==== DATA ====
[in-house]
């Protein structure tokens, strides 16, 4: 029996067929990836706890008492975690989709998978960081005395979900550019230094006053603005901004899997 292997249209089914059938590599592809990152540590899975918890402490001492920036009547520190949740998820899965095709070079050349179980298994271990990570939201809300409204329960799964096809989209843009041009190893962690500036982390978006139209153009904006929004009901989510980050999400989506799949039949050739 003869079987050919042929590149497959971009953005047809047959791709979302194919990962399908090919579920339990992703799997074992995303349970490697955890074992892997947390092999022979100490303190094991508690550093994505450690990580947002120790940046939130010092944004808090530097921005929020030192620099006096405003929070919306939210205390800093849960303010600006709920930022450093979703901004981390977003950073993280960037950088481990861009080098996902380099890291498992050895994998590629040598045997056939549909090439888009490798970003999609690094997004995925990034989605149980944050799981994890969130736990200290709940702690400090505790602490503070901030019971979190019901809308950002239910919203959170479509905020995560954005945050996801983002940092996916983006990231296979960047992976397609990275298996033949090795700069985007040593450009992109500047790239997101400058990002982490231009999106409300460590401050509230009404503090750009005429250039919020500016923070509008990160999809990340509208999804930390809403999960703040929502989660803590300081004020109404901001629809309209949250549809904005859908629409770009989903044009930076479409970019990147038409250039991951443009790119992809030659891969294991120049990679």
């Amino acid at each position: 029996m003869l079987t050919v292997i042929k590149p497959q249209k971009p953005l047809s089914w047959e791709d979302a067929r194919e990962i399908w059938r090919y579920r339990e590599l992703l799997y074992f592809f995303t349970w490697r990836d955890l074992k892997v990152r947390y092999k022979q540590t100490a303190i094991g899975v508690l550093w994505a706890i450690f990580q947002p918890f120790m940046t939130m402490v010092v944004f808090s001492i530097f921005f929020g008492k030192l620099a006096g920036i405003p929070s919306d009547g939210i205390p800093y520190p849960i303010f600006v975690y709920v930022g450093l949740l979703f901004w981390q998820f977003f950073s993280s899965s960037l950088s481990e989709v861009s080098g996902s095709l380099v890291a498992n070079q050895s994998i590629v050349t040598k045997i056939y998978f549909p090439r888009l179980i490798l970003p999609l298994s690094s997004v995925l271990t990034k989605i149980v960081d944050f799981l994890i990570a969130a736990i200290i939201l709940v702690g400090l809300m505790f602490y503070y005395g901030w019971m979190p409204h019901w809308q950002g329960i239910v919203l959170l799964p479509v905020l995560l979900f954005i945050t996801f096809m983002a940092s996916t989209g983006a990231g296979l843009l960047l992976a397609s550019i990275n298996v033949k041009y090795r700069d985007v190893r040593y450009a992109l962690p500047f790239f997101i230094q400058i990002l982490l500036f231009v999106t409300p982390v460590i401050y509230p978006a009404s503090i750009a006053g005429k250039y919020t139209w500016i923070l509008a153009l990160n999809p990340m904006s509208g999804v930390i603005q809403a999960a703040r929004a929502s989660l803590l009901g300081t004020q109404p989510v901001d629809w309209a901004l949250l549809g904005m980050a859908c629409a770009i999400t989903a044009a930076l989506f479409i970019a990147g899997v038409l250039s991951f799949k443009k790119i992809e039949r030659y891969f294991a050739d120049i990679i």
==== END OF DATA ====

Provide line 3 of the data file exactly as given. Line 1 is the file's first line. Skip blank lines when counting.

């Amino acid at each position: 029996m003869l079987t050919v292997i042929k590149p497959q249209k971009p953005l047809s089914w047959e791709d979302a067929r194919e990962i399908w059938r090919y579920r339990e590599l992703l799997y074992f592809f995303t349970w490697r990836d955890l074992k892997v990152r947390y092999k022979q540590t100490a303190i094991g899975v508690l550093w994505a706890i450690f990580q947002p918890f120790m940046t939130m402490v010092v944004f808090s001492i530097f921005f929020g008492k030192l620099a006096g920036i405003p929070s919306d009547g939210i205390p800093y520190p849960i303010f600006v975690y709920v930022g450093l949740l979703f901004w981390q998820f977003f950073s993280s899965s960037l950088s481990e989709v861009s080098g996902s095709l380099v890291a498992n070079q050895s994998i590629v050349t040598k045997i056939y998978f549909p090439r888009l179980i490798l970003p999609l298994s690094s997004v995925l271990t990034k989605i149980v960081d944050f799981l994890i990570a969130a736990i200290i939201l709940v702690g400090l809300m505790f602490y503070y005395g901030w019971m979190p409204h019901w809308q950002g329960i239910v919203l959170l799964p479509v905020l995560l979900f954005i945050t996801f096809m983002a940092s996916t989209g983006a990231g296979l843009l960047l992976a397609s550019i990275n298996v033949k041009y090795r700069d985007v190893r040593y450009a992109l962690p500047f790239f997101i230094q400058i990002l982490l500036f231009v999106t409300p982390v460590i401050y509230p978006a009404s503090i750009a006053g005429k250039y919020t139209w500016i923070l509008a153009l990160n999809p990340m904006s509208g999804v930390i603005q809403a999960a703040r929004a929502s989660l803590l009901g300081t004020q109404p989510v901001d629809w309209a901004l949250l549809g904005m980050a859908c629409a770009i999400t989903a044009a930076l989506f479409i970019a990147g899997v038409l250039s991951f799949k443009k790119i992809e039949r030659y891969f294991a050739d120049i990679i």